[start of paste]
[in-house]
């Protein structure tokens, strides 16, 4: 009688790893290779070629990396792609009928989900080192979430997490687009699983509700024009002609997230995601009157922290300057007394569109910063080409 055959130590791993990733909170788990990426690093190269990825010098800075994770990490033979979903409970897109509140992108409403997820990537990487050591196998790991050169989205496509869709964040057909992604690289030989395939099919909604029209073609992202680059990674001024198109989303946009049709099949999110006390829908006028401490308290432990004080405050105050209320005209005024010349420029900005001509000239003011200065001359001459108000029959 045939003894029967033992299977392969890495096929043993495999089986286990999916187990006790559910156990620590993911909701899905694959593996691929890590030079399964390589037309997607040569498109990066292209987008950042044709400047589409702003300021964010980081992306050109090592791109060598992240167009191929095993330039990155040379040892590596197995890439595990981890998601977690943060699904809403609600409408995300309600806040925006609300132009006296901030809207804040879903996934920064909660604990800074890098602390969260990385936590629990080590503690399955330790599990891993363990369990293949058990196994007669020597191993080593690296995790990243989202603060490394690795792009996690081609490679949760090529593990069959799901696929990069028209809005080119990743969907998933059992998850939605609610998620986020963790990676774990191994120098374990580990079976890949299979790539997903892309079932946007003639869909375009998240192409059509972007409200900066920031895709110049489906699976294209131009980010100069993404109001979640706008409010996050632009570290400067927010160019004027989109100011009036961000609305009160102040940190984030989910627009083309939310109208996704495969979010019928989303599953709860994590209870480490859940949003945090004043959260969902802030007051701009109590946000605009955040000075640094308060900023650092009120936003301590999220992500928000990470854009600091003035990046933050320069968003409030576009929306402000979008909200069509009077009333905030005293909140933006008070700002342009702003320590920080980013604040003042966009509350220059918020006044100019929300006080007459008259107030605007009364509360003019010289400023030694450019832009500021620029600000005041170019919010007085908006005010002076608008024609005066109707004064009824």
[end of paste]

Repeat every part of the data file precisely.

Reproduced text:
[in-house]
């Protein structure tokens, strides 16, 4: 009688790893290779070629990396792609009928989900080192979430997490687009699983509700024009002609997230995601009157922290300057007394569109910063080409 055959130590791993990733909170788990990426690093190269990825010098800075994770990490033979979903409970897109509140992108409403997820990537990487050591196998790991050169989205496509869709964040057909992604690289030989395939099919909604029209073609992202680059990674001024198109989303946009049709099949999110006390829908006028401490308290432990004080405050105050209320005209005024010349420029900005001509000239003011200065001359001459108000029959 045939003894029967033992299977392969890495096929043993495999089986286990999916187990006790559910156990620590993911909701899905694959593996691929890590030079399964390589037309997607040569498109990066292209987008950042044709400047589409702003300021964010980081992306050109090592791109060598992240167009191929095993330039990155040379040892590596197995890439595990981890998601977690943060699904809403609600409408995300309600806040925006609300132009006296901030809207804040879903996934920064909660604990800074890098602390969260990385936590629990080590503690399955330790599990891993363990369990293949058990196994007669020597191993080593690296995790990243989202603060490394690795792009996690081609490679949760090529593990069959799901696929990069028209809005080119990743969907998933059992998850939605609610998620986020963790990676774990191994120098374990580990079976890949299979790539997903892309079932946007003639869909375009998240192409059509972007409200900066920031895709110049489906699976294209131009980010100069993404109001979640706008409010996050632009570290400067927010160019004027989109100011009036961000609305009160102040940190984030989910627009083309939310109208996704495969979010019928989303599953709860994590209870480490859940949003945090004043959260969902802030007051701009109590946000605009955040000075640094308060900023650092009120936003301590999220992500928000990470854009600091003035990046933050320069968003409030576009929306402000979008909200069509009077009333905030005293909140933006008070700002342009702003320590920080980013604040003042966009509350220059918020006044100019929300006080007459008259107030605007009364509360003019010289400023030694450019832009500021620029600000005041170019919010007085908006005010002076608008024609005066109707004064009824």